Later, when she turned to television "journalism" (the word sticks in my throat), she destroyed a mother of a missing child during an interview in which she implied that the woman was to blame for her child’s disappearance, after which the woman committed suicide. Grace reacted with pleasure, calling the suicide the product of a guilty conscience although the woman had never been accused by police of any wrongdoing.

Undeterred, Grace wrote a book in which she lambasted all criminal defense lawyer, calling them pigs and equating them to Nazis. The book thus sold well, even though it was later revealed that she had plagiarized whole chunks from other sources.

Grace is still employed, and in fact her broadcasts have high ratings.

Now, the news is full of reports regarding Rupert Murdoch’s run-ins with British politicians. The Australian "news magnate" whose American empire includes the Fox chain of television and radio channels as well as The Wall Street Journal (part of The Dow Jones Co.) and The New York Post, among others, shut down his British tabloid, The News Of The World, amid accusations that his employees had conducted a pattern of illicit activities, including hacking into the cellphone voicemails of murder victims.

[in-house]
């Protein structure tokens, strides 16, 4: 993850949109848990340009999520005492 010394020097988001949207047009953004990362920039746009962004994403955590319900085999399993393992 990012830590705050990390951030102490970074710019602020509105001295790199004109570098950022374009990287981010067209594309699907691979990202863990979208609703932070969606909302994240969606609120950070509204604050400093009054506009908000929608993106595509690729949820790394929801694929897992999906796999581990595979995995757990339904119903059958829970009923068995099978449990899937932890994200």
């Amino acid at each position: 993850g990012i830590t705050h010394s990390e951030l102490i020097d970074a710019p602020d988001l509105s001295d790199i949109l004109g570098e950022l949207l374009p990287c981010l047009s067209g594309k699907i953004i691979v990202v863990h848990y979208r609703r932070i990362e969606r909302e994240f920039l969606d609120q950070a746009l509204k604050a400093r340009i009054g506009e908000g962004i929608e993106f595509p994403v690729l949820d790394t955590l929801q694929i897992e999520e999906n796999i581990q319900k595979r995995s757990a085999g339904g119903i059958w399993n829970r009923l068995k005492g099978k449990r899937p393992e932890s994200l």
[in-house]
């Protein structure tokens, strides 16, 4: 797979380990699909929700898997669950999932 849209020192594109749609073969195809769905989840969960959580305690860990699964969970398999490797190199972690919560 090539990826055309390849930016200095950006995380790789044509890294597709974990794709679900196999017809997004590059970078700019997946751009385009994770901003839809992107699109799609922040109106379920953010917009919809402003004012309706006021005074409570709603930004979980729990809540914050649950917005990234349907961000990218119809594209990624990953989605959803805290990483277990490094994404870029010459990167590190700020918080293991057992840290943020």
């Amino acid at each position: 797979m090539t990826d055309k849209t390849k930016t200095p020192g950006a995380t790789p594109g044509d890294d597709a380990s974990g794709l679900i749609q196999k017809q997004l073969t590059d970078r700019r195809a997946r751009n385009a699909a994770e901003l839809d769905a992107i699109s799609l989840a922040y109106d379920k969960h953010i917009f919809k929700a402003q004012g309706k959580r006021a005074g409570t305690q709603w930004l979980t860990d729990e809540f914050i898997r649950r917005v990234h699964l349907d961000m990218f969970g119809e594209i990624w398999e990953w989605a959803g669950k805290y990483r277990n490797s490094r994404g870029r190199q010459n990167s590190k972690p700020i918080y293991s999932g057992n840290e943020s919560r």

The scandal exposed other practices of his papers involving politicians. The rag reveled in sex gossip, revealing the secret lives of celebrities, with "investigative" tactics that included paying informants for dirt and photos, secret taping, bribing, embarrassing. The Conservative Party prime minister admitted that he and his party’s reluctance to criticize Murdoch and his publications was in part due to their support.

The other part was fear, not just fear of opposition, but fear of being targeted by Murdoch and his tabloids. No public person is immune to ridicule if his or her private life is examined with the microscope. One woman MP who dared to criticize the tabloid on feminist grounds for exploiting female nudity was ridiculed mercilessly in the News Of The World.